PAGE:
I haven’t changed my profile picture in nearly a year.
I’m just not that engaged with social media to remember, plus I like the one I have: where I’m in a dress and purple eyeshadow, blowing bubbles at a toddler.
I want you to see me and find me beautiful, gentle, guileless, like a child watching bubbles as big as her eyes float into the sunlight.
But a more accurate picture would be a Picasso, where my eye is where my nose should be, and I’m missing an ear, and my mouth is a cube. Something that can’t give even an illusion of being three-dimensional, preferably in obnoxious colors with abstract borders, kinda like social media itself.
I want you to see me and find me flesh and blood.
Six months ago, I took a break from Facebook because the information overload splintered my heart and spread it too thin. I had to keep reactivating it for logistical purposes, but every time I logged in to answer a message, I could feel the current of drama trying to sweep me up again.
My heart was insistent that I delete it permanently, but I couldn’t bring myself to do so. I wanted all of it, one foot in the door of social media, most of my body in the outside world, so I wouldn’t miss out anywhere.
Plus, who would read my blog if I left Facebook?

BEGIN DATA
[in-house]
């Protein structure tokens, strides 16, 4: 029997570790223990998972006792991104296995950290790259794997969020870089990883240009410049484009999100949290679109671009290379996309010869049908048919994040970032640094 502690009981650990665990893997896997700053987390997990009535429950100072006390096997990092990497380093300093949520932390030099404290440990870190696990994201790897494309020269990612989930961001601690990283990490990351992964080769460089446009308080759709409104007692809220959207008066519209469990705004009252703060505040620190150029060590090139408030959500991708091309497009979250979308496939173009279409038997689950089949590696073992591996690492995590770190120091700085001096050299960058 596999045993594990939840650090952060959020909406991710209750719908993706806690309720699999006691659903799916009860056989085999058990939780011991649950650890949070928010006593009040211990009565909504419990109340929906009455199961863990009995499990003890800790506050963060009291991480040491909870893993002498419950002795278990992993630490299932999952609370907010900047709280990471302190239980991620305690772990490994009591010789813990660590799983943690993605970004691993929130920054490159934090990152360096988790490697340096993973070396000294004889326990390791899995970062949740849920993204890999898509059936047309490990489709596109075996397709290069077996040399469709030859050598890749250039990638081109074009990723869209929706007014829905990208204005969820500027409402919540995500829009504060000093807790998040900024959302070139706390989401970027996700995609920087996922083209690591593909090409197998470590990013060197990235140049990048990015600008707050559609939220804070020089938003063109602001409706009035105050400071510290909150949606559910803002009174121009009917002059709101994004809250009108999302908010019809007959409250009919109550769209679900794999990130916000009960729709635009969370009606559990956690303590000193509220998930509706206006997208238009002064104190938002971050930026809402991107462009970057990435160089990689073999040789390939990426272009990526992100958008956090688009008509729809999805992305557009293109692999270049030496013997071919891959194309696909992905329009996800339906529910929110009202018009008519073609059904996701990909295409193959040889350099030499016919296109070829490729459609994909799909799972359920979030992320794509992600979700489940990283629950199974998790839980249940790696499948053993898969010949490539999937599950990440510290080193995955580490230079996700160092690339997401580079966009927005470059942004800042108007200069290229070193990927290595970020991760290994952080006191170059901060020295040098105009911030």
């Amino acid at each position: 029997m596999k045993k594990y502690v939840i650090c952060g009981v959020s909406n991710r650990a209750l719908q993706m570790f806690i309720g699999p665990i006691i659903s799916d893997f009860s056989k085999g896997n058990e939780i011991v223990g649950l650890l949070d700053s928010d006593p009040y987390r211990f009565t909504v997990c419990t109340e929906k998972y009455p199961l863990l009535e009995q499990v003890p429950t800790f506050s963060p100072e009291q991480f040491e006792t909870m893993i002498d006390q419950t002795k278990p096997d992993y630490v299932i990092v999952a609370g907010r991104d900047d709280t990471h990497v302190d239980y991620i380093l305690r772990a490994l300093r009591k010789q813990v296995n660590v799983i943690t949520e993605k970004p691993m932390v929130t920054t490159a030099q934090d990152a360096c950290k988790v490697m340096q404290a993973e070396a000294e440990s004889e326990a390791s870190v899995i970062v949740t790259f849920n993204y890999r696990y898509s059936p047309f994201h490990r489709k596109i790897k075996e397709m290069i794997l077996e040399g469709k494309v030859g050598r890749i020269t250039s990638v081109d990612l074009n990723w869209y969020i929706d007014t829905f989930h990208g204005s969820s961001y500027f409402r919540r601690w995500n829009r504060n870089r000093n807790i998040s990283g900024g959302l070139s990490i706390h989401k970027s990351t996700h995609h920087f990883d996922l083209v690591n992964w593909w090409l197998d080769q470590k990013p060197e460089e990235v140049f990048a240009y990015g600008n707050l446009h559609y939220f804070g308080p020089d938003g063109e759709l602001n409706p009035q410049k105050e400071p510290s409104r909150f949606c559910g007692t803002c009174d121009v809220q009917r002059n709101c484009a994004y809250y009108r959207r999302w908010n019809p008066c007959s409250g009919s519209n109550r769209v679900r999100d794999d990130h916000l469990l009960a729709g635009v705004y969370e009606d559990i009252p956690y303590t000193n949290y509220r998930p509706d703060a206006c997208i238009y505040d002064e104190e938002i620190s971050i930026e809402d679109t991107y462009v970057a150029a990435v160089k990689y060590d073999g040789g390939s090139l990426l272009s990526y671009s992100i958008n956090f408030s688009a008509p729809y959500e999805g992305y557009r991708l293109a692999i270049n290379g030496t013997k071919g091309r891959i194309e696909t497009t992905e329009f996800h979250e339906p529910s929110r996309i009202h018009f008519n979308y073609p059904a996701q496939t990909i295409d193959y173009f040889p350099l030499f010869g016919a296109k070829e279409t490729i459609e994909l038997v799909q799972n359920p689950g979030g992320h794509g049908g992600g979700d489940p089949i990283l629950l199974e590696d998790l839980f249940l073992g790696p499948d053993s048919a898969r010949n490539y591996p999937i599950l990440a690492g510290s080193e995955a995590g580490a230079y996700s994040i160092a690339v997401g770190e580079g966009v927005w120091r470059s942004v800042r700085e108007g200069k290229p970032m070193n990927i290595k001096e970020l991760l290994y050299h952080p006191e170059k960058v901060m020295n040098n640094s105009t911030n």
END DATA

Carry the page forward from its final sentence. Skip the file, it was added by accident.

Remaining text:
I’m lending my new bedroom at Penn House to my best friend until she leaves Minnesota. We’re sharing groceries and furniture and money and, soon, an adventure in Hawaii. My old housemate, Jen, gave me chairs for the new house and a key to her side door “just in case.” (I now have keys to five different houses, so I’ll never be homeless.)
My roommates want to have the kind of home that has an open-door policy, hosting dinner in the evenings for our friends, hosting a sanctuary for the Spirit, hosting hearts for people to come in and rest.
I’m ready to leave the social media world and create a real space for anyone to come and socialize, but more than that, live.
I guess what I am most afraid of in signing off permanently is the suicide of my “writing career.”
The gurus in that world tell you that you must have a social media platform to be successful in writing. Have a readership, in other words, which translates into attracting agents and publishers, and sells books later on.
That is accurate.
There’s a pattern in my life, however, where I never followed the beaten path. In the lyrics of Jason Upton, “I grew up in this disco town but the rhythm never hypnotized me.” I’m not worried that God will forget my words, or my desire to share them with the world.
I am afraid of not being seen.
My posts get 13 times the views when I link it to Facebook as not. Somewhere along the line, I started measuring being known by the number reading my words, when in reality, I encounter so many friends during the day that want my heart, I can grow weary of repeating myself.
I’m going to be working and living with them in a breathing, 3D reality where they will find my heart in all its guileless abstraction and, often, cubism.
Really, blogging is an easy way to feel seen without having to engage another person’s heart, their pain and longing and struggle. I want you to validate me, but stay on your side of the screen.
It’s not loving.
So I’m leaving social media, apart from this space, but you can still find me if you call my phone, or better yet, show up on my front stoop.
I’d love to make us coffee and share an adventure.